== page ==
It is worthwhile to note that what has traditionally been called neonatal acne is also being referred to as “neonatal cephalic pustulosis.” What a mouthful. It is no wonder pediatricians still just call this benign temporary condition “neonatal acne.”
The academic move to rename this benign condition is because there is another condition called “infantile acne” that needs to be seen by a pediatric dermatologist. Infantile acne is quite rare compared to “neonatal acne” and shows up for the first time around 2 months later than the typical time when neonatal acne appears.
In case you are wondering, “infantile acne” (again much more rare) can have blackheads (open comedones) and starts after 2 months of age.
It is hypothesized that neonatal acne may be associated with yeasts that normally live on everyone from newborns to adults. It just so happens that the same or a similar yeast (fungus) is also the likely cause of cradle cap (seborrheic dermatitis) and dandruff.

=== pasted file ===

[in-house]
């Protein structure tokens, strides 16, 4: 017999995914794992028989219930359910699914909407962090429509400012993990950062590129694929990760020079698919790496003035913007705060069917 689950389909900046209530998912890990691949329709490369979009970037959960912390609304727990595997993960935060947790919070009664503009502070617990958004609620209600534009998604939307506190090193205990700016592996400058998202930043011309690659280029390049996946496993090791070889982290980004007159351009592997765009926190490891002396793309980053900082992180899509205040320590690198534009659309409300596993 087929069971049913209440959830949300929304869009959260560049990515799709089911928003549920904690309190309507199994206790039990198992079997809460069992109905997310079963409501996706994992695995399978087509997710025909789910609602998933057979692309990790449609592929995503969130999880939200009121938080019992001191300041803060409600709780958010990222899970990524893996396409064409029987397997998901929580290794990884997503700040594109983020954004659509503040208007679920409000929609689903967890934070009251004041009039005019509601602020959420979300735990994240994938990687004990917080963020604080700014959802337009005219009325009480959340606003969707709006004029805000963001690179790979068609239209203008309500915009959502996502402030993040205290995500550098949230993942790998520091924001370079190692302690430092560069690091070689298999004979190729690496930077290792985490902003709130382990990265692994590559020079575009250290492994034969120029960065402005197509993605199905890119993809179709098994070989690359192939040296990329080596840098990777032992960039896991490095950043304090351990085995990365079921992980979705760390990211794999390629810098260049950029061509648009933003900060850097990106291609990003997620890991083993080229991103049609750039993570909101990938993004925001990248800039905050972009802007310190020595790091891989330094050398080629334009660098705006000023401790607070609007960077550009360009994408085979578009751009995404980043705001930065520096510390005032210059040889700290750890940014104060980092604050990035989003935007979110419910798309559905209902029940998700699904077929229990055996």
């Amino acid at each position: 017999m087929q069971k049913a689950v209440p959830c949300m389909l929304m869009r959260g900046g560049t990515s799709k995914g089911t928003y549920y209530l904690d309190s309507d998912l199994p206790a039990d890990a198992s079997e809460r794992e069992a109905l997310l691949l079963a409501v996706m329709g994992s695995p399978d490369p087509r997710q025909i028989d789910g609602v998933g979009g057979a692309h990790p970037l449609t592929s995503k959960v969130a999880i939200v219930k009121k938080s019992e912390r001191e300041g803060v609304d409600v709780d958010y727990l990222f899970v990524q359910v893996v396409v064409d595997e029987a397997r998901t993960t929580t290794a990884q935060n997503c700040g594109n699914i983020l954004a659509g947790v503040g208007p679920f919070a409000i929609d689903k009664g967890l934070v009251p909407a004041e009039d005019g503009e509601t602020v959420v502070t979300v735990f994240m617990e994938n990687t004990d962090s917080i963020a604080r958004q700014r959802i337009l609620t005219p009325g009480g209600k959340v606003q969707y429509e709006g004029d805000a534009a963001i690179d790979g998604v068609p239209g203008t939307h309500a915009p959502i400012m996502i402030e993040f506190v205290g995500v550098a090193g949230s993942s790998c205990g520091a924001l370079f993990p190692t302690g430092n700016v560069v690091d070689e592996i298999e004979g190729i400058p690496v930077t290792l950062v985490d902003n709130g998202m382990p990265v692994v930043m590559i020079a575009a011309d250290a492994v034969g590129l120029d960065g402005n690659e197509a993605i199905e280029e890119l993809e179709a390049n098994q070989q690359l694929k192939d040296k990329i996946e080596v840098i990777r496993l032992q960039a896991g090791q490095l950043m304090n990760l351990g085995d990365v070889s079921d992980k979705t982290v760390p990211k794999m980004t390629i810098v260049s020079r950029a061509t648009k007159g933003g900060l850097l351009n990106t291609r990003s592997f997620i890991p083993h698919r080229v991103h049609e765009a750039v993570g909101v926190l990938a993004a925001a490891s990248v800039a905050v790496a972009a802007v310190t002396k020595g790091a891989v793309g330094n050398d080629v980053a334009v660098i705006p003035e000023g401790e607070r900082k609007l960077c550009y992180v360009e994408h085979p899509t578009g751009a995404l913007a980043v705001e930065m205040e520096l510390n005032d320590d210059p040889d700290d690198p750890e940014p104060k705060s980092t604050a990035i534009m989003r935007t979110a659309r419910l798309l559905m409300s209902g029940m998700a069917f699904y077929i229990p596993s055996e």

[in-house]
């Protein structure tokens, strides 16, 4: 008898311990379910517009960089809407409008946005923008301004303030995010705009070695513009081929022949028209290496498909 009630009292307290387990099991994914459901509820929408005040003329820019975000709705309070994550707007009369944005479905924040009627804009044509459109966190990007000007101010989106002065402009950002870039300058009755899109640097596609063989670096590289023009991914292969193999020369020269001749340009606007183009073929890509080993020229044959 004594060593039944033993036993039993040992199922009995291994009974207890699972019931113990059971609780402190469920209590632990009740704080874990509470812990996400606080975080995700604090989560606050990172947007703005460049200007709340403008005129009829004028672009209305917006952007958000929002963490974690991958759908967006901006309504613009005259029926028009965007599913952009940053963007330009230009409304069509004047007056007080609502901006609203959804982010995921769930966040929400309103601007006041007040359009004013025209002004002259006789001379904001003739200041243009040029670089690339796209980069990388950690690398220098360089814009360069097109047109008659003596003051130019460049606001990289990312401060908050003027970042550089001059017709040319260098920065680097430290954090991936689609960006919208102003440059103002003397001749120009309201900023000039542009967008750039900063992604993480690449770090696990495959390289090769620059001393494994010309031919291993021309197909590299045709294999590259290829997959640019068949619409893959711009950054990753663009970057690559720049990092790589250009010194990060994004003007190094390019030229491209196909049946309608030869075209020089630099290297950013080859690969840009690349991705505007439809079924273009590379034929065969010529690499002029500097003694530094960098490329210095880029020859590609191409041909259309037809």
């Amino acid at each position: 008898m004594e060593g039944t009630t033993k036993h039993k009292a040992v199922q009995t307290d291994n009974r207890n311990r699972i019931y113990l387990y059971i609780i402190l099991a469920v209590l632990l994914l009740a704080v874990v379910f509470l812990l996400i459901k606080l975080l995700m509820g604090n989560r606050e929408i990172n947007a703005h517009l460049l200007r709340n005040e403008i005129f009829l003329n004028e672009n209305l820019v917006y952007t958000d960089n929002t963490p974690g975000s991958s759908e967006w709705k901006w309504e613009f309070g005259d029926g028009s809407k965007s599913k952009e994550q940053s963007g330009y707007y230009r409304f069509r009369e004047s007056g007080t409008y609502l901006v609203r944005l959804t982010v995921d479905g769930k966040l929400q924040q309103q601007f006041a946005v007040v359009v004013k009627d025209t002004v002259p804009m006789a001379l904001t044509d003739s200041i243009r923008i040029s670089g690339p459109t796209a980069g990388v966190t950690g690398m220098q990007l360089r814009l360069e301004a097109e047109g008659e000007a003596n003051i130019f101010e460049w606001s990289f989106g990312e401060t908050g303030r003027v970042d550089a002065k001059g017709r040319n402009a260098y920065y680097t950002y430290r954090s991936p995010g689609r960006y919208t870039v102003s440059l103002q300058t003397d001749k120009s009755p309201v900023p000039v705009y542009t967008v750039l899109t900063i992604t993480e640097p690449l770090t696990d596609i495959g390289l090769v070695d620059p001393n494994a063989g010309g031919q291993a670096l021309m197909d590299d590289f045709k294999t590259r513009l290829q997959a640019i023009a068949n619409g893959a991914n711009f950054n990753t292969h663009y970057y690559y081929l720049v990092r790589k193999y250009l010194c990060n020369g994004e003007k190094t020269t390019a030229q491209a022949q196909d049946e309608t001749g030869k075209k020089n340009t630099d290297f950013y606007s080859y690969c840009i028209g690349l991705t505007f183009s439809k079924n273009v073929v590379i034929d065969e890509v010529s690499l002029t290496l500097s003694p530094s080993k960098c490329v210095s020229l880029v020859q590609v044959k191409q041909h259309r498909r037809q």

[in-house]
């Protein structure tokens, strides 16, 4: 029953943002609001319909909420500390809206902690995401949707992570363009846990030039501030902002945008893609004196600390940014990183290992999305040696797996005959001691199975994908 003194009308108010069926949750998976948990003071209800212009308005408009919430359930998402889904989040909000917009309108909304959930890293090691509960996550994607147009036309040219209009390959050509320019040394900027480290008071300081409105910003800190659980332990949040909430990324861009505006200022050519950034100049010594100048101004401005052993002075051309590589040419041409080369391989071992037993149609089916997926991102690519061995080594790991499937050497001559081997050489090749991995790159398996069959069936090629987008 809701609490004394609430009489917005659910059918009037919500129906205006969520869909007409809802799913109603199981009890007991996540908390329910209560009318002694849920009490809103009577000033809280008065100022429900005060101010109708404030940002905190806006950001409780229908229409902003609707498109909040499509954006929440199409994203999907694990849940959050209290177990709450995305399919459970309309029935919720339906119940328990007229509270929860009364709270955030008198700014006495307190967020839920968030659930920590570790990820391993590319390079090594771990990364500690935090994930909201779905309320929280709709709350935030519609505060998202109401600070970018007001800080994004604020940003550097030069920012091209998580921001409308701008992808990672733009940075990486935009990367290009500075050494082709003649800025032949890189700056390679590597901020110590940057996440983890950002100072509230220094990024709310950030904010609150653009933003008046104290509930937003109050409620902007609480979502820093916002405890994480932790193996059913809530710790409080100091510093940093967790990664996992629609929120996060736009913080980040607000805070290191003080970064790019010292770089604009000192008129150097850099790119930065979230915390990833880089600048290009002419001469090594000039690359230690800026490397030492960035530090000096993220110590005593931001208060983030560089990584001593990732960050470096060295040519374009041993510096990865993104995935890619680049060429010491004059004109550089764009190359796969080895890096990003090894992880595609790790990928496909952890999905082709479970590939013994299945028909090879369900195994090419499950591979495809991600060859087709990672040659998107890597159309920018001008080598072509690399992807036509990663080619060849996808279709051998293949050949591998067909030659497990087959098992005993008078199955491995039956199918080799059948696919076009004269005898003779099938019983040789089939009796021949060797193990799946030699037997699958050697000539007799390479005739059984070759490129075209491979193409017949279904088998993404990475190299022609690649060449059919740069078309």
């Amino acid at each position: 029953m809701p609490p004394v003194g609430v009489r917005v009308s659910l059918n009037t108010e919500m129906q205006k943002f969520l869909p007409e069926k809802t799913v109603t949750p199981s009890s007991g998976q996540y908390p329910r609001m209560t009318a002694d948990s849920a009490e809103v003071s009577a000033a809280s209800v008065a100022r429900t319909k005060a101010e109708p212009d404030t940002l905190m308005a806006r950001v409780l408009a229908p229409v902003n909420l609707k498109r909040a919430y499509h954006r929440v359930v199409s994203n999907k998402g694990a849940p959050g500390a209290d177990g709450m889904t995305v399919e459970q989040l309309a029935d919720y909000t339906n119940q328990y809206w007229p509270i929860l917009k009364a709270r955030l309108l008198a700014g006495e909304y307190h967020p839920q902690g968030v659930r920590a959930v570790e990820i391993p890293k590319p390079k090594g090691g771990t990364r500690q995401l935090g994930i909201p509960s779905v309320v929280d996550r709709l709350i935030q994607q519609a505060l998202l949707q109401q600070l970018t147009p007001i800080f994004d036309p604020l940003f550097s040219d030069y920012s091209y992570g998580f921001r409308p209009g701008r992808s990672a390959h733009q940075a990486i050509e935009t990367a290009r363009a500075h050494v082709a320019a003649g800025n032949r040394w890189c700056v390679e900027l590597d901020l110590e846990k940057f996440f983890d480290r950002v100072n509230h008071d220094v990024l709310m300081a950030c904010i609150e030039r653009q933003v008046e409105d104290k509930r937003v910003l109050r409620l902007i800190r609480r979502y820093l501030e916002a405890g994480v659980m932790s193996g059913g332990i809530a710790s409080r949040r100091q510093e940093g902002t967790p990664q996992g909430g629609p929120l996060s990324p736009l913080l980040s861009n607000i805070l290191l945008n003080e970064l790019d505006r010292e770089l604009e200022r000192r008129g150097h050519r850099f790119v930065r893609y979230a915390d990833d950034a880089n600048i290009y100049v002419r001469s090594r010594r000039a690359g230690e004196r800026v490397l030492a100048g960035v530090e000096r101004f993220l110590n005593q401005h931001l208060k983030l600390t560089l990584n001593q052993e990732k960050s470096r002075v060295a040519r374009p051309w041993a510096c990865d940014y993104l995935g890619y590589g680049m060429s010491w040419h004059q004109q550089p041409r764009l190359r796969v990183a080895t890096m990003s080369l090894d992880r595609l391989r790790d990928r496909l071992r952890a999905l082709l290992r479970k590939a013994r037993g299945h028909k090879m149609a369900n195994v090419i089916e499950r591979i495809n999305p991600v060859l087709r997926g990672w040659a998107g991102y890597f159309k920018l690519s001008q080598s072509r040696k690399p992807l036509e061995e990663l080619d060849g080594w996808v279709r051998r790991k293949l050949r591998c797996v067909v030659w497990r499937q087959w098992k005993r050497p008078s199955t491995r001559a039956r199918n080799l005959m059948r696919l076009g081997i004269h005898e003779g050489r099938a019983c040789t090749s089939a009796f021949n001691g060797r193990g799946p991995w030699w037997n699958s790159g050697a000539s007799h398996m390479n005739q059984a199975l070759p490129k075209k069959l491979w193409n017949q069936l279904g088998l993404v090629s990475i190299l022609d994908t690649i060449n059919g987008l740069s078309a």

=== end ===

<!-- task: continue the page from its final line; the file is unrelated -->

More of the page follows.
The usual teaching of how to deal with neonatal acne is to wash the face with soap and water, and it will just disappear in about a month. Occasionally an anti-fungal cream is prescribed by your health care provider.
There is oftentimes overlap with neonatal acne and cradle cap. They can both be happening simultaneously.
A gentle medicated baby shampoo for Cradle Cap containing Pyrithione Zinc is an excellent way to quickly remedy cradle cap, and it just so happens that the same cradle cap shampoo can also be used as a face wash that can soothe neonatal acne.